capable of chopping and batoning, a
smaller detail and skinning knife, and
a spearhead that is also usable as a
makeshift tomahawk. Both knives and
the fire steel are outfitted with lanyards
that have reflective material threaded
through them. There is no use losing
your knife or fire steel just because you
sat it down in some leaves or cover.
The sheath is the real pack-horse here,
though. The sheath platform is made
from Kydex mounted to leather for
wearing on your belt.
I do some Kydex work for knife sheaths
and weapon holsters and as such I have
a propensity to fashion what I need.

Issue 2

Prepper & Shooter Magazine


grommet, and a
Chicago screw is
threaded through
it. Usually, a
rubber washer is
used between the
items being bound
as well.

This isnt an option for everybody.

That is OK! I dont want you to copy
my kit. It is mine and it works for me.
Make your own kit. All kidding aside,
you need to make a kit that works for
you or it will not work for you. My
intent here is to stir you into using your
imagination. Think of your sheath, or
whatever you are going to attach your
kit to, in this concept as a MOLLE
platform. It is fully customizable to
your specific wants and needs. Make it
simple on yourself starting out, just get
a pouch that will attach to your sheath
or even your belt and go from there.
Over time, whittle your system down
until you are left with your essential kit.
My sheath system can be broken down
into a few simple parts. The leather
backer and belt loop serve to suspend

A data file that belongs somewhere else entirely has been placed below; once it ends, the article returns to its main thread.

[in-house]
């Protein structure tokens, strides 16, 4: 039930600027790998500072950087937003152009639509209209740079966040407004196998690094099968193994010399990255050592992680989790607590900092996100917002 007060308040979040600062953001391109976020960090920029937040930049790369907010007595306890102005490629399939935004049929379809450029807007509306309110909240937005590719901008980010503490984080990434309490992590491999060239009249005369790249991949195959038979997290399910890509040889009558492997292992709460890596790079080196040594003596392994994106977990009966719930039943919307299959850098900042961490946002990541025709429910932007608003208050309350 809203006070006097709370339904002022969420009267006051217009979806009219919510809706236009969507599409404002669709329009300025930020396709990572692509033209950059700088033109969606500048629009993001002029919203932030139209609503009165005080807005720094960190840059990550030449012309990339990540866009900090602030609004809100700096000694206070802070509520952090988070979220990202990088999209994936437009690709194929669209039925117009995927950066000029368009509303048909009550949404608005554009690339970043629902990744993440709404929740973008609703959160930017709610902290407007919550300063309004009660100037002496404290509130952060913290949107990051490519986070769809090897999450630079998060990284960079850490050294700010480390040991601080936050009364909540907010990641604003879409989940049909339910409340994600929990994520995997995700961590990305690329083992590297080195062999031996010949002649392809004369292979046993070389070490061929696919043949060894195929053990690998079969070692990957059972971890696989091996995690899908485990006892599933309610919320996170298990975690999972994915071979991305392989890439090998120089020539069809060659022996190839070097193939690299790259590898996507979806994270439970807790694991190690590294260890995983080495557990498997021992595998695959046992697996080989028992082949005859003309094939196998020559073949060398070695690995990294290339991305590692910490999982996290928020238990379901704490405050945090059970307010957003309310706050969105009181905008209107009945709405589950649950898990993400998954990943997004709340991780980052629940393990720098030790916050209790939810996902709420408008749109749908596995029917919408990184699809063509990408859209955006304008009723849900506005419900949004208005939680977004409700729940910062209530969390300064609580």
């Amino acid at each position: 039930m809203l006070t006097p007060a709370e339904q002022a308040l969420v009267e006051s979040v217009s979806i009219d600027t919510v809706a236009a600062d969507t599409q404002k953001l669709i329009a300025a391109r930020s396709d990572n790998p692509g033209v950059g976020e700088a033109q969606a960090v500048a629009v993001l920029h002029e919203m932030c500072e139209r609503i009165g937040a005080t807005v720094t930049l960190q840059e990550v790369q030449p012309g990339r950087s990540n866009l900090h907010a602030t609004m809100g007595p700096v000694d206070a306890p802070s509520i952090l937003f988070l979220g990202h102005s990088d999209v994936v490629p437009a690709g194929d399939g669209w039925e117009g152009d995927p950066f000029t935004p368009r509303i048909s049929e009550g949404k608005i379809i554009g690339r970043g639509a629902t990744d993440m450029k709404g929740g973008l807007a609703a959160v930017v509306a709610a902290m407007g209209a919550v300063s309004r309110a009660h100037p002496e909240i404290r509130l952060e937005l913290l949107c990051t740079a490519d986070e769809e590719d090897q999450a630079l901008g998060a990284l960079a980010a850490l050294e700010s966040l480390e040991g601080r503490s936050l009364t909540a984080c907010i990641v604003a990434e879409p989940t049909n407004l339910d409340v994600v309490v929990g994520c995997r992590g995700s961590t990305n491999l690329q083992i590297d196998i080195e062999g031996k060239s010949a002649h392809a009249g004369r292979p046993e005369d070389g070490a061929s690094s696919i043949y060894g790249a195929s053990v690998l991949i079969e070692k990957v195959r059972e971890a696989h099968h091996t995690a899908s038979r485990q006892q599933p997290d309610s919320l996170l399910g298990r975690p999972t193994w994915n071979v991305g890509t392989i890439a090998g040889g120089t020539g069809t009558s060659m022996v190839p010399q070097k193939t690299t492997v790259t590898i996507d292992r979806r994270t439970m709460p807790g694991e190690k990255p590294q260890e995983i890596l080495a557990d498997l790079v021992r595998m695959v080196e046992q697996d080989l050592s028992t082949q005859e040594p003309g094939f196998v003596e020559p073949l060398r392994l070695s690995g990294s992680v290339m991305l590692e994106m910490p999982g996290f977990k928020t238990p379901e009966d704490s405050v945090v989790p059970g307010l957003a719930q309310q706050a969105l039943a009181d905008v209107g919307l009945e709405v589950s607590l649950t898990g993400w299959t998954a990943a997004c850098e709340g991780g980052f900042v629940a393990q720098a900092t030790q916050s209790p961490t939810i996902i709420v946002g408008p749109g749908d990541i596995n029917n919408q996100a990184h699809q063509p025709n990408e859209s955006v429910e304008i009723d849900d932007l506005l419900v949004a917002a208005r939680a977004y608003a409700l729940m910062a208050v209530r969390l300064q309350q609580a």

the knife from my belt. Leather also
provides some flexibility when sitting
or kneeling. This is where my spear
point rides, right between the steel
rivets. This backer also has a leather
loop for my fire steel, a ferrocerium rod
that produces 3000-degree sparks when
struck from steel. I maintain a sharp
edge on my knife spines so I do not
need to carry a striker or use the blade.
Next is the main-blade Kydex sheath,
.060 Kydex with grommets around
the edge. These grommets allow the
attachment of various items by what is
referred to as a Chicago bolt or binding
post. The binding post fits through the


Prepper & Shooter Magazine

On top of the main

blade sheath is
a smaller sheath
for my detail/
This is the same
Kydex and attaches the same way.
Also attached with Chicago screws to
the main blade sheath edge is my tinder
tube holder. This is an aluminum vial
with an O-ring seal. I carry Vaselineimpregnated cotton balls in it for use
with my fire steel. Moving to the back
of the platform, I have a simple bracket,
again made from Kydex, for holding
an Altoids-type tin.
This bracket
attaches the same way as everything
else, by drilling a hole and running
Chicago screws through it. I admit it
is somewhat clich to use these tins,
but they are extremely handy and small
enough to tuck just about anywhere.
Not to mention that they can be used to
make char cloth for tinder, should the
need arise.
On the back of the sheath is my saw
blade. I like to carry a medium-length
saw blade just in